Fear of fissiparous forces
OMFIF poll points to disintegration danger
by David Marsh in London
Tue 5 Apr 2016
One of the most important factors favouring the ‘remain’ campaign in the ‘in-out’ poll on 23 June is the fear that, should the UK leave, the rest of the European Union might be prone to disintegration. This would unhinge Europe’s economic and political stability and, as a result of the UK’s strong trade and investment ties and the simple realities of geography, damage British wealth and welfare – the opposite of what a ‘Brexit’ vote is supposed to achieve.
Many Britons might well have qualms in principle about deciding to stay within a grouping seen as so unstable that the UK’s departure might prompt its collapse. But the fear of fissiparous forces after a EU break-up may persuade many voters that they should restrain their instinctive wish to leave an entity they do not really like, and instead give it a new lease of life by staying in (at least for a few years, ahead of a possible new referendum if results are unsatisfactory).
This viewpoint – along with the more general consideration that Britain would be better off inside than outside the EU – was born out by a poll of the OMFIF advisory board carried out in March, the findings of which are contained in the OMFIF Bulletin for April.
We put two questions, regarding Britain’s own future inside or outside the EU, and with regard to the effect on the rest of the EU. An overwhelming majority of respondents – 82% – said Britain would be safer, more secure and more prosperous inside the EU. Just 13% said it would be better off outside. On the second question, opinion was more divided: 49% of participants said a British exit would promote disintegration, 22% thought it would encourage integration, while 29% foresaw neither outcome. Of the 170 members of the advisory board, 45 took part in the poll.
Among those commenting individually, Stuart Mackintosh, executive director of the Washington-based Group of Thirty think tank, said, ‘You cannot go back to the time when Britain was great, rather than middling. Outside Europe Britain would be a politically and diplomatically smaller country, less secure, less prosperous, less influential.’
Reginald Dale, director of the Washington-based Center for Strategic and International Studies’ Europe Program, wrote, ‘Brexit would have a disruptive effect on other weaker members of the EU but would encourage, over time, closer integration inside a hard core composed of euro members (though not necessarily all the current euro members). This will in fact happen anyway, even if Britain remains in the EU.’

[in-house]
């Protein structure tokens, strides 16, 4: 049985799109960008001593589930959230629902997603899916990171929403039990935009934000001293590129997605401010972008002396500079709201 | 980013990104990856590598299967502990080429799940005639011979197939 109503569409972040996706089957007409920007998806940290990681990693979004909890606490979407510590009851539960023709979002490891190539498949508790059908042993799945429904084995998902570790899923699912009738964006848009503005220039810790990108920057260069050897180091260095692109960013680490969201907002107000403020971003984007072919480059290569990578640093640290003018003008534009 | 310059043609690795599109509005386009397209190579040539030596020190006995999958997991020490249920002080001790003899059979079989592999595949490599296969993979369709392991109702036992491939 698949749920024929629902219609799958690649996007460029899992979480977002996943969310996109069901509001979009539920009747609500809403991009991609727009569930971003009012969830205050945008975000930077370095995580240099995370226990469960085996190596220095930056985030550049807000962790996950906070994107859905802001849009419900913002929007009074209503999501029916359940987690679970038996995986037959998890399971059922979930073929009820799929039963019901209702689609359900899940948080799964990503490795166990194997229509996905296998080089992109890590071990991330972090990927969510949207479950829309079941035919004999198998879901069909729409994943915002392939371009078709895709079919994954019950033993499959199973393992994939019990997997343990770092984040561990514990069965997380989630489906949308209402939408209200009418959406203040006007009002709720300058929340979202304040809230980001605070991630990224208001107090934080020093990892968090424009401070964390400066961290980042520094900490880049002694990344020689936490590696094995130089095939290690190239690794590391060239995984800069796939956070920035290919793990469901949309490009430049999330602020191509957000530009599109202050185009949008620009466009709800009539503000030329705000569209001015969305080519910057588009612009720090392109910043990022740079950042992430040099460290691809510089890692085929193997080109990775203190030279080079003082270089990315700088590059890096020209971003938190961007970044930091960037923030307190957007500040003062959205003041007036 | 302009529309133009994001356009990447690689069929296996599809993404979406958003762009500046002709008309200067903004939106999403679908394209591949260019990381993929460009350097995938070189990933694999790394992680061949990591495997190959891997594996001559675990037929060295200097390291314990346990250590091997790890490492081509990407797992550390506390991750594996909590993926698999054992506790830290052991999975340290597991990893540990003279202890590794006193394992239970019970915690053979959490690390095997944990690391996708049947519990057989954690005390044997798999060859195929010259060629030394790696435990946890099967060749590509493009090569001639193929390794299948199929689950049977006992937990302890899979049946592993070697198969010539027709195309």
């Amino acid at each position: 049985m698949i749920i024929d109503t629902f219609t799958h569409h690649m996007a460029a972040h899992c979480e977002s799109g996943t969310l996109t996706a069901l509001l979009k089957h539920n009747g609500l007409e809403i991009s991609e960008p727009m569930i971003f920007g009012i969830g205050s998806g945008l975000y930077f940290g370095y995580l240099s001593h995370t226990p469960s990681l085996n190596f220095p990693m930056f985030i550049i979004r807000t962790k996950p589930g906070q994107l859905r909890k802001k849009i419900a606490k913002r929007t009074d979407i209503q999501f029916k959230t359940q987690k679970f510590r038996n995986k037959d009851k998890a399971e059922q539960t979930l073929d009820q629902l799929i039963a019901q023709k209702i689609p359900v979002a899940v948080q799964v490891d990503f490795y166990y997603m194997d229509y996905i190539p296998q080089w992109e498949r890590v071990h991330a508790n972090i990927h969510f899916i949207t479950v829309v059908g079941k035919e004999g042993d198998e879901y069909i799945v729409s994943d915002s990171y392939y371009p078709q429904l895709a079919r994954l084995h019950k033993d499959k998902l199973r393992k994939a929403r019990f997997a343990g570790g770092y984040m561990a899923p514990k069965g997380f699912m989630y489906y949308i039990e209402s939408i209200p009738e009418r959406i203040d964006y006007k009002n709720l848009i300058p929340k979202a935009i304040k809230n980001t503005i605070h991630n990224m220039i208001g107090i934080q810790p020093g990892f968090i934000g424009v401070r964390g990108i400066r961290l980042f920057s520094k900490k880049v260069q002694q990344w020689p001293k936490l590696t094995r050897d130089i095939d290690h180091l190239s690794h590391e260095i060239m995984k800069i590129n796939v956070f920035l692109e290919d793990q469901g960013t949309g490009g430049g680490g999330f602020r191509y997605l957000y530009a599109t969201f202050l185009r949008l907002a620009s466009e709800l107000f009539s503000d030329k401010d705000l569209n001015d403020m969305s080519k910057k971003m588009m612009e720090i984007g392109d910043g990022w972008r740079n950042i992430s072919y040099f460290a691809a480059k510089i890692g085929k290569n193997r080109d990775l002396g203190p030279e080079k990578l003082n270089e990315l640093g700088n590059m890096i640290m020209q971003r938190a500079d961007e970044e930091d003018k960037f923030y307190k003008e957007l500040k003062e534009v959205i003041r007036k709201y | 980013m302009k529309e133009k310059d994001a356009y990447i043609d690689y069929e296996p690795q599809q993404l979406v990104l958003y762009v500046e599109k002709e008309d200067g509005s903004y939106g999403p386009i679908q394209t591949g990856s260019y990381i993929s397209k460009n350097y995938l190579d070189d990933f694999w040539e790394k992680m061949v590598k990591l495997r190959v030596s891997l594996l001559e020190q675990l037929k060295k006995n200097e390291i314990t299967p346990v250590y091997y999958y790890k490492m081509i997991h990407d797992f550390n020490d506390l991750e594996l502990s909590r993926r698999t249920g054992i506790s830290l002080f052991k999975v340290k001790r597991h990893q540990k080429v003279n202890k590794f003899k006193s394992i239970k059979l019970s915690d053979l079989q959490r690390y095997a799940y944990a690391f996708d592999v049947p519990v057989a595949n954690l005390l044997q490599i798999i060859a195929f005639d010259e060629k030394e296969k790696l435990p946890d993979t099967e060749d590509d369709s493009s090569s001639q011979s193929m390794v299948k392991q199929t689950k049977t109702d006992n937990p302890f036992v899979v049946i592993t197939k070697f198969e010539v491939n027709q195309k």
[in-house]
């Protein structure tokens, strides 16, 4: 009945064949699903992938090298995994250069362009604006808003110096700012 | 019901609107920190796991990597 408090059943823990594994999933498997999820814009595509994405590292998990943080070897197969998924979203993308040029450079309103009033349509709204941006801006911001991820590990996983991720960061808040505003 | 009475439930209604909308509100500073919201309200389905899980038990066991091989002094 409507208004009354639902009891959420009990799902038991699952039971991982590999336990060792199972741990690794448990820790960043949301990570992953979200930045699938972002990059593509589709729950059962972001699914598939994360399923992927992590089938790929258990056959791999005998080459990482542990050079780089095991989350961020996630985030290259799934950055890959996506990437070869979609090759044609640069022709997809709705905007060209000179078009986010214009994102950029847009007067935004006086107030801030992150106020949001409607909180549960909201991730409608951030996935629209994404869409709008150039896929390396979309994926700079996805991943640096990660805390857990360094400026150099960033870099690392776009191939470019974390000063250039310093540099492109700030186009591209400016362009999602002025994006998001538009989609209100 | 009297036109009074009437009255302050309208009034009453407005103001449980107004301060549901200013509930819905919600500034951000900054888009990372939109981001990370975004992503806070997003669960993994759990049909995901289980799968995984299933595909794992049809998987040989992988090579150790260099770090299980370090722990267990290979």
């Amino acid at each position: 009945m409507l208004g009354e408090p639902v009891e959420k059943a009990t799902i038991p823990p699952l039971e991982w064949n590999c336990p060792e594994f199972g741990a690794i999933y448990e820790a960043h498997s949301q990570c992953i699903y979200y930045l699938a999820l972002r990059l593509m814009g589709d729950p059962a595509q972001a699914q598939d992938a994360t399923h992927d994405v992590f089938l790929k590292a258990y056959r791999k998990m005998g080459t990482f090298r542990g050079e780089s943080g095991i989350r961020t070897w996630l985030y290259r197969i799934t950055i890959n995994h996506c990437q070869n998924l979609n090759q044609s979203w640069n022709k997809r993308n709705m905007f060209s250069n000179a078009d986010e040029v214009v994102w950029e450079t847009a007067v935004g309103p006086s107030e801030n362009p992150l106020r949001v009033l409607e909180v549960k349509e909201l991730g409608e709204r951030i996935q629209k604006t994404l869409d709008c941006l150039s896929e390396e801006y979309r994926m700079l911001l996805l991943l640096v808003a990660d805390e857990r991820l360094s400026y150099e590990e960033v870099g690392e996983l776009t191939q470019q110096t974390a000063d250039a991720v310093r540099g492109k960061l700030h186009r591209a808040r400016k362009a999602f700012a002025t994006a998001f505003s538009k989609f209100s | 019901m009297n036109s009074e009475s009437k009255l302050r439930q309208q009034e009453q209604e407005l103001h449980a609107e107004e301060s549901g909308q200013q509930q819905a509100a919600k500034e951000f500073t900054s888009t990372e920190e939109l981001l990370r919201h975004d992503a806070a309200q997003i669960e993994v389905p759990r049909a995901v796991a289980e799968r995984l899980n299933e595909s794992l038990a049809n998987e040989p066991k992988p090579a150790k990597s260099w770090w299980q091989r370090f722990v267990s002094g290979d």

Athanasios Orphanides, professor at the Massachusetts Institute of Technology, and a former governor of the Central Bank of Cyprus, said, ‘The rest of the EU is disintegrating anyway and the process will likely continue regardless of whether the UK stays in or not. Brexit could serve as a wake-up call however. If so, the odds that the rest of the EU will change course away from its current path of certain collapse will improve as a result of Brexit.’
Boyd McCleary, a former UK High Commissioner to Malaysia, took a bleaker view, opining, ‘Brexit is unlikely to promote integration. The French and some other member states would try to use it as a means of drawing the residual 27 closer together. But others could be tempted to follow Britain’s suit, or at least to use the opportunity to argue for more substantial reform of the institutions.’
The message is that the repercussions of a British exit would not be confined to the UK but would ripple out to the rest of Europe and beyond, with results that might take years to become clear.
David Marsh is Managing Director at OMFIF. This is No.25 in the series.
OMFIF’s series on the UK EU referendum presents a wide variety of perspectives from Britain and around the world ahead of the 23 June poll. We are assuring a balance between many different points of view, in line with OMFIF’s overall neutral stance on the issue.
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